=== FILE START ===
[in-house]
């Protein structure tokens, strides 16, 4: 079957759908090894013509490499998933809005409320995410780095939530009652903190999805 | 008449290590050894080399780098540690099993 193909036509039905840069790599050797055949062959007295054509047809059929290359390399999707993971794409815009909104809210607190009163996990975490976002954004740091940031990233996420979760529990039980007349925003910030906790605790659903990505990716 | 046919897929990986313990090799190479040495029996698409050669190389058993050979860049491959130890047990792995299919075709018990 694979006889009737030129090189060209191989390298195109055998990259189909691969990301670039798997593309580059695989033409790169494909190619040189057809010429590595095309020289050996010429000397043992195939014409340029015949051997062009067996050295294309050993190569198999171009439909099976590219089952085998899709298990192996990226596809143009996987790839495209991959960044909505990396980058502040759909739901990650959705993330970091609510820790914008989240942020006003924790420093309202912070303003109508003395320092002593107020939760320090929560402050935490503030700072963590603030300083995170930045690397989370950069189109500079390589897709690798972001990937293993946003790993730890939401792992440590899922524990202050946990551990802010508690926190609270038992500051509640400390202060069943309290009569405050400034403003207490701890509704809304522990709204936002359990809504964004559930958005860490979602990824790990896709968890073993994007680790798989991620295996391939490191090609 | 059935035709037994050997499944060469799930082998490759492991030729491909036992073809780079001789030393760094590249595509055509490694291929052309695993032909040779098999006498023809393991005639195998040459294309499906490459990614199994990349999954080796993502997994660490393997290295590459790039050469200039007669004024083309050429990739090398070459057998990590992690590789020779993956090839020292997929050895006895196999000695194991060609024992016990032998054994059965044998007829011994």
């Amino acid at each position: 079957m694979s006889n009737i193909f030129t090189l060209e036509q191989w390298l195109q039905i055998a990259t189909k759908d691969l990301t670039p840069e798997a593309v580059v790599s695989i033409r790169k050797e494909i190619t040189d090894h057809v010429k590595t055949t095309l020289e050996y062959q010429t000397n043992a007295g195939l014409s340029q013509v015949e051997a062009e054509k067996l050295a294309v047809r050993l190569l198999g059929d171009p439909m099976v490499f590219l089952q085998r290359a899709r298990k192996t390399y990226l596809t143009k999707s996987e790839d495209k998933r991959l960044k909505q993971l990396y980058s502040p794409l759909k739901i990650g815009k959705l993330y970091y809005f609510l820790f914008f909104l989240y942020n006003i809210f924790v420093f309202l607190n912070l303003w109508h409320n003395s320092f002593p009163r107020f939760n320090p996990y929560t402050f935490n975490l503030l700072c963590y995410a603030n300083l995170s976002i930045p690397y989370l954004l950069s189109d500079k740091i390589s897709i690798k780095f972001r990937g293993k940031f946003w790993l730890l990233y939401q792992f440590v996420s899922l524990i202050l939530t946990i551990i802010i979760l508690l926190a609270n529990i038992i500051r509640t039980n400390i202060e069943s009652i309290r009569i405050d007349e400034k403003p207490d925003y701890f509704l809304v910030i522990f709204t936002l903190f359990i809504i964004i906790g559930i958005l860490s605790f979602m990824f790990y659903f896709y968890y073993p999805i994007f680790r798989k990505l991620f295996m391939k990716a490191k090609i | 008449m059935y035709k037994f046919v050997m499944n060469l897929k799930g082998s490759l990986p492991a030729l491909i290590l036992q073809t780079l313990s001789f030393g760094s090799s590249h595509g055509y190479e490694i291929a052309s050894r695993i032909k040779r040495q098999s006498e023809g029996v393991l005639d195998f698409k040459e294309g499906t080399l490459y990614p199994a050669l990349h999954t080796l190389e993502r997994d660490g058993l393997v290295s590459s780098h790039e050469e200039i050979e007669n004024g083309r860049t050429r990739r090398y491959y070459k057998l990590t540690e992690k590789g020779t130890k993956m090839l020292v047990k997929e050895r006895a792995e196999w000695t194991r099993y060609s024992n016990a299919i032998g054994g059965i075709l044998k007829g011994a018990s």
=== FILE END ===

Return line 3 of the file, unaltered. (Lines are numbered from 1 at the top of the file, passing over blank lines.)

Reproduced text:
């Amino acid at each position: 079957m694979s006889n009737i193909f030129t090189l060209e036509q191989w390298l195109q039905i055998a990259t189909k759908d691969l990301t670039p840069e798997a593309v580059v790599s695989i033409r790169k050797e494909i190619t040189d090894h057809v010429k590595t055949t095309l020289e050996y062959q010429t000397n043992a007295g195939l014409s340029q013509v015949e051997a062009e054509k067996l050295a294309v047809r050993l190569l198999g059929d171009p439909m099976v490499f590219l089952q085998r290359a899709r298990k192996t390399y990226l596809t143009k999707s996987e790839d495209k998933r991959l960044k909505q993971l990396y980058s502040p794409l759909k739901i990650g815009k959705l993330y970091y809005f609510l820790f914008f909104l989240y942020n006003i809210f924790v420093f309202l607190n912070l303003w109508h409320n003395s320092f002593p009163r107020f939760n320090p996990y929560t402050f935490n975490l503030l700072c963590y995410a603030n300083l995170s976002i930045p690397y989370l954004l950069s189109d500079k740091i390589s897709i690798k780095f972001r990937g293993k940031f946003w790993l730890l990233y939401q792992f440590v996420s899922l524990i202050l939530t946990i551990i802010i979760l508690l926190a609270n529990i038992i500051r509640t039980n400390i202060e069943s009652i309290r009569i405050d007349e400034k403003p207490d925003y701890f509704l809304v910030i522990f709204t936002l903190f359990i809504i964004i906790g559930i958005l860490s605790f979602m990824f790990y659903f896709y968890y073993p999805i994007f680790r798989k990505l991620f295996m391939k990716a490191k090609i | 008449m059935y035709k037994f046919v050997m499944n060469l897929k799930g082998s490759l990986p492991a030729l491909i290590l036992q073809t780079l313990s001789f030393g760094s090799s590249h595509g055509y190479e490694i291929a052309s050894r695993i032909k040779r040495q098999s006498e023809g029996v393991l005639d195998f698409k040459e294309g499906t080399l490459y990614p199994a050669l990349h999954t080796l190389e993502r997994d660490g058993l393997v290295s590459s780098h790039e050469e200039i050979e007669n004024g083309r860049t050429r990739r090398y491959y070459k057998l990590t540690e992690k590789g020779t130890k993956m090839l020292v047990k997929e050895r006895a792995e196999w000695t194991r099993y060609s024992n016990a299919i032998g054994g059965i075709l044998k007829g011994a018990s």